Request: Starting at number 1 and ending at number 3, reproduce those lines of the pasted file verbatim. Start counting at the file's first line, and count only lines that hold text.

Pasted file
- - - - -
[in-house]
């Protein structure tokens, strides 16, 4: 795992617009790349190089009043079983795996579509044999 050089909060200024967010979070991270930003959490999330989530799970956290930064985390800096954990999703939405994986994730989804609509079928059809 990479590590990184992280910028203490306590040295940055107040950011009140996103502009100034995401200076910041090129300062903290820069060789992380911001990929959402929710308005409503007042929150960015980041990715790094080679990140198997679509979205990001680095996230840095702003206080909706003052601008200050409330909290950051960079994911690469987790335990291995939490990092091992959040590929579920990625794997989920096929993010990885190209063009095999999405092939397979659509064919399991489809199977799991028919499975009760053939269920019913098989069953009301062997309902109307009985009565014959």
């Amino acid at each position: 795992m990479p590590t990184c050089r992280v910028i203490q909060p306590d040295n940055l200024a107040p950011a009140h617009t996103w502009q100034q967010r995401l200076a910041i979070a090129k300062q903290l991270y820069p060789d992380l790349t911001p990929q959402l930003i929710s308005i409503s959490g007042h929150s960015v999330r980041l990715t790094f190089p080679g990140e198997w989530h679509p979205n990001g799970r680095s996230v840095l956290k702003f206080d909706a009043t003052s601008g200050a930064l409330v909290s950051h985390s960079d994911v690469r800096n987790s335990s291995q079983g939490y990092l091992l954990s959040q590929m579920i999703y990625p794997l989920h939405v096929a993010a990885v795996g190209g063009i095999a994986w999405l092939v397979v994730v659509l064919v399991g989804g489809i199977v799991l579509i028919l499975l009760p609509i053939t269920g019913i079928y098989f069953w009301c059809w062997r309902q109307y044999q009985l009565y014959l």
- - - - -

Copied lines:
[in-house]
């Protein structure tokens, strides 16, 4: 795992617009790349190089009043079983795996579509044999 050089909060200024967010979070991270930003959490999330989530799970956290930064985390800096954990999703939405994986994730989804609509079928059809 990479590590990184992280910028203490306590040295940055107040950011009140996103502009100034995401200076910041090129300062903290820069060789992380911001990929959402929710308005409503007042929150960015980041990715790094080679990140198997679509979205990001680095996230840095702003206080909706003052601008200050409330909290950051960079994911690469987790335990291995939490990092091992959040590929579920990625794997989920096929993010990885190209063009095999999405092939397979659509064919399991489809199977799991028919499975009760053939269920019913098989069953009301062997309902109307009985009565014959």
């Amino acid at each position: 795992m990479p590590t990184c050089r992280v910028i203490q909060p306590d040295n940055l200024a107040p950011a009140h617009t996103w502009q100034q967010r995401l200076a910041i979070a090129k300062q903290l991270y820069p060789d992380l790349t911001p990929q959402l930003i929710s308005i409503s959490g007042h929150s960015v999330r980041l990715t790094f190089p080679g990140e198997w989530h679509p979205n990001g799970r680095s996230v840095l956290k702003f206080d909706a009043t003052s601008g200050a930064l409330v909290s950051h985390s960079d994911v690469r800096n987790s335990s291995q079983g939490y990092l091992l954990s959040q590929m579920i999703y990625p794997l989920h939405v096929a993010a990885v795996g190209g063009i095999a994986w999405l092939v397979v994730v659509l064919v399991g989804g489809i199977v799991l579509i028919l499975l009760p609509i053939t269920g019913i079928y098989f069953w009301c059809w062997r309902q109307y044999q009985l009565y014959l």